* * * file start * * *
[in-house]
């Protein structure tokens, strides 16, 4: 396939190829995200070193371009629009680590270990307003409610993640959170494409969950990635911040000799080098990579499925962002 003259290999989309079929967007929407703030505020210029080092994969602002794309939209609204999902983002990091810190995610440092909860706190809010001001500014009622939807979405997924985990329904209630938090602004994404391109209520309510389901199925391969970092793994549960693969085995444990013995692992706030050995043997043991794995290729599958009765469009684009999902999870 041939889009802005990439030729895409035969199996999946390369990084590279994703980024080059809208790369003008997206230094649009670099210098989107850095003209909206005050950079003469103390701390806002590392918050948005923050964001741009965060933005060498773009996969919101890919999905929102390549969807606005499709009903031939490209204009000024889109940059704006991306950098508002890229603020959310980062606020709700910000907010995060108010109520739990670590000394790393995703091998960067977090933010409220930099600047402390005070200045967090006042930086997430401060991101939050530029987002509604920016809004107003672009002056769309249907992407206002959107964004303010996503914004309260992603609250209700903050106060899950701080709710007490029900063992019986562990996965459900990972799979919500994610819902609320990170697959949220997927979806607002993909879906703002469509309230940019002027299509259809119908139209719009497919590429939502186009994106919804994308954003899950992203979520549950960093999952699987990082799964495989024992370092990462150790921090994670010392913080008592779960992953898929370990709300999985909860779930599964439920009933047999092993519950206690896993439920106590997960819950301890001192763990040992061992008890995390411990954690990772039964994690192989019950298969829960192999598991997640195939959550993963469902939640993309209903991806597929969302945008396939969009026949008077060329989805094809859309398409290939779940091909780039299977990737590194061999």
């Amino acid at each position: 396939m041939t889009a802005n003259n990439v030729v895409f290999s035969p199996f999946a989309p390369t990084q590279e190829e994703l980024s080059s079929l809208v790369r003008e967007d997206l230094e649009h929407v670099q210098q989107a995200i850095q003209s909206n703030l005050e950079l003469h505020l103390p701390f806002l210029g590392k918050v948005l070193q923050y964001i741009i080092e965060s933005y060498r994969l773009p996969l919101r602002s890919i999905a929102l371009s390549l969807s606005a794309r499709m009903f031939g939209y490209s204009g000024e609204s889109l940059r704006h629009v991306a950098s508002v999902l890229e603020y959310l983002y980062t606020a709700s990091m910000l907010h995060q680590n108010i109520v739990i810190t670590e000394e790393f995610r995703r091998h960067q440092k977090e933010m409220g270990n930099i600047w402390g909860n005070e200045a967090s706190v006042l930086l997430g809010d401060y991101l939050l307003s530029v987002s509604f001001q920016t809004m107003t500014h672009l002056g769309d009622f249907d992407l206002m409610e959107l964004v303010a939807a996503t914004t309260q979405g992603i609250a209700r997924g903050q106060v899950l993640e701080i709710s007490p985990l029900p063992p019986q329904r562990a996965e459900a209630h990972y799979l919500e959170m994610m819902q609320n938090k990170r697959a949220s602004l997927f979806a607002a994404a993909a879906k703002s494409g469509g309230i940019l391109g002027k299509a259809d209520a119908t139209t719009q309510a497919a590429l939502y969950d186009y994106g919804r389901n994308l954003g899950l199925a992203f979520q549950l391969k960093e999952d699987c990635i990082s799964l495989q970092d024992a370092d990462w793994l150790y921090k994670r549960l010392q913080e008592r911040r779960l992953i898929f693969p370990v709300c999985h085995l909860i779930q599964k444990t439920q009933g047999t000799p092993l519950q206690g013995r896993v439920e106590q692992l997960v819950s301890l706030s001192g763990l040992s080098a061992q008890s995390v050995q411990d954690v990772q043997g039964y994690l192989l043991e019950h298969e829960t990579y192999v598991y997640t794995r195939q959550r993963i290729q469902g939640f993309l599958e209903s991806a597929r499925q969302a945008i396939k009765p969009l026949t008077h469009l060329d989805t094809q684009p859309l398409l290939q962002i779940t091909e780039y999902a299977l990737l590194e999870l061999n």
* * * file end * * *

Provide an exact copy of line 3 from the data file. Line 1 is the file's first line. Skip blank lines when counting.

């Amino acid at each position: 396939m041939t889009a802005n003259n990439v030729v895409f290999s035969p199996f999946a989309p390369t990084q590279e190829e994703l980024s080059s079929l809208v790369r003008e967007d997206l230094e649009h929407v670099q210098q989107a995200i850095q003209s909206n703030l005050e950079l003469h505020l103390p701390f806002l210029g590392k918050v948005l070193q923050y964001i741009i080092e965060s933005y060498r994969l773009p996969l919101r602002s890919i999905a929102l371009s390549l969807s606005a794309r499709m009903f031939g939209y490209s204009g000024e609204s889109l940059r704006h629009v991306a950098s508002v999902l890229e603020y959310l983002y980062t606020a709700s990091m910000l907010h995060q680590n108010i109520v739990i810190t670590e000394e790393f995610r995703r091998h960067q440092k977090e933010m409220g270990n930099i600047w402390g909860n005070e200045a967090s706190v006042l930086l997430g809010d401060y991101l939050l307003s530029v987002s509604f001001q920016t809004m107003t500014h672009l002056g769309d009622f249907d992407l206002m409610e959107l964004v303010a939807a996503t914004t309260q979405g992603i609250a209700r997924g903050q106060v899950l993640e701080i709710s007490p985990l029900p063992p019986q329904r562990a996965e459900a209630h990972y799979l919500e959170m994610m819902q609320n938090k990170r697959a949220s602004l997927f979806a607002a994404a993909a879906k703002s494409g469509g309230i940019l391109g002027k299509a259809d209520a119908t139209t719009q309510a497919a590429l939502y969950d186009y994106g919804r389901n994308l954003g899950l199925a992203f979520q549950l391969k960093e999952d699987c990635i990082s799964l495989q970092d024992a370092d990462w793994l150790y921090k994670r549960l010392q913080e008592r911040r779960l992953i898929f693969p370990v709300c999985h085995l909860i779930q599964k444990t439920q009933g047999t000799p092993l519950q206690g013995r896993v439920e106590q692992l997960v819950s301890l706030s001192g763990l040992s080098a061992q008890s995390v050995q411990d954690v990772q043997g039964y994690l192989l043991e019950h298969e829960t990579y192999v598991y997640t794995r195939q959550r993963i290729q469902g939640f993309l599958e209903s991806a597929r499925q969302a945008i396939k009765p969009l026949t008077h469009l060329d989805t094809q684009p859309l398409l290939q962002i779940t091909e780039y999902a299977l990737l590194e999870l061999n």